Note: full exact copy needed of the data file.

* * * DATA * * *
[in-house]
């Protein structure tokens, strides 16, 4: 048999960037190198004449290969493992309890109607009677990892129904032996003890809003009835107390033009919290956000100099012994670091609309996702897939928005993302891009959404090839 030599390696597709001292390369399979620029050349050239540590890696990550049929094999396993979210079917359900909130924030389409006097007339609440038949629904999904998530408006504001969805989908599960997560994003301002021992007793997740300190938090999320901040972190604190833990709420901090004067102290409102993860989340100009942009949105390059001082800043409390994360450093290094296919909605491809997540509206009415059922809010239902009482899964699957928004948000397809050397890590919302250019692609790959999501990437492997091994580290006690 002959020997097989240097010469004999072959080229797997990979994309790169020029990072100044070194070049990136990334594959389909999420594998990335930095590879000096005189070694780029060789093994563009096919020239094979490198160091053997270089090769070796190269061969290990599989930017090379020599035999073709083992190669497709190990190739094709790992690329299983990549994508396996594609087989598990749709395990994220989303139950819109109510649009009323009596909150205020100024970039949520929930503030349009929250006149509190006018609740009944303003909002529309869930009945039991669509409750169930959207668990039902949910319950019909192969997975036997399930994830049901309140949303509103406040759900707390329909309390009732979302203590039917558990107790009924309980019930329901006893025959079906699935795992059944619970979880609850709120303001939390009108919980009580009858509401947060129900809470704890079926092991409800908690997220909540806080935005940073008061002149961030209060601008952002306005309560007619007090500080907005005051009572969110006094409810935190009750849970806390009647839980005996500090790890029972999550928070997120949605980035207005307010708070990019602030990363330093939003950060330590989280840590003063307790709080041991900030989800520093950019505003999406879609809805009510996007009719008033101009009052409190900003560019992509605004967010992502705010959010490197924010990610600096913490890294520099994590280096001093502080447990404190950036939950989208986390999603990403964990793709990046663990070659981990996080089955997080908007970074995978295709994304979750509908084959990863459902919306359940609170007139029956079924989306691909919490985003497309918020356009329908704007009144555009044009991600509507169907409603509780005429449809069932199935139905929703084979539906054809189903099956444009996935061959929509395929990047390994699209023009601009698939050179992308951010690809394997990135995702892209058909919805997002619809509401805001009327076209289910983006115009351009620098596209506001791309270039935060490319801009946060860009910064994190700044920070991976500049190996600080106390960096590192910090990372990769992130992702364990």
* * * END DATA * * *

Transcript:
[in-house]
């Protein structure tokens, strides 16, 4: 048999960037190198004449290969493992309890109607009677990892129904032996003890809003009835107390033009919290956000100099012994670091609309996702897939928005993302891009959404090839 030599390696597709001292390369399979620029050349050239540590890696990550049929094999396993979210079917359900909130924030389409006097007339609440038949629904999904998530408006504001969805989908599960997560994003301002021992007793997740300190938090999320901040972190604190833990709420901090004067102290409102993860989340100009942009949105390059001082800043409390994360450093290094296919909605491809997540509206009415059922809010239902009482899964699957928004948000397809050397890590919302250019692609790959999501990437492997091994580290006690 002959020997097989240097010469004999072959080229797997990979994309790169020029990072100044070194070049990136990334594959389909999420594998990335930095590879000096005189070694780029060789093994563009096919020239094979490198160091053997270089090769070796190269061969290990599989930017090379020599035999073709083992190669497709190990190739094709790992690329299983990549994508396996594609087989598990749709395990994220989303139950819109109510649009009323009596909150205020100024970039949520929930503030349009929250006149509190006018609740009944303003909002529309869930009945039991669509409750169930959207668990039902949910319950019909192969997975036997399930994830049901309140949303509103406040759900707390329909309390009732979302203590039917558990107790009924309980019930329901006893025959079906699935795992059944619970979880609850709120303001939390009108919980009580009858509401947060129900809470704890079926092991409800908690997220909540806080935005940073008061002149961030209060601008952002306005309560007619007090500080907005005051009572969110006094409810935190009750849970806390009647839980005996500090790890029972999550928070997120949605980035207005307010708070990019602030990363330093939003950060330590989280840590003063307790709080041991900030989800520093950019505003999406879609809805009510996007009719008033101009009052409190900003560019992509605004967010992502705010959010490197924010990610600096913490890294520099994590280096001093502080447990404190950036939950989208986390999603990403964990793709990046663990070659981990996080089955997080908007970074995978295709994304979750509908084959990863459902919306359940609170007139029956079924989306691909919490985003497309918020356009329908704007009144555009044009991600509507169907409603509780005429449809069932199935139905929703084979539906054809189903099956444009996935061959929509395929990047390994699209023009601009698939050179992308951010690809394997990135995702892209058909919805997002619809509401805001009327076209289910983006115009351009620098596209506001791309270039935060490319801009946060860009910064994190700044920070991976500049190996600080106390960096590192910090990372990769992130992702364990």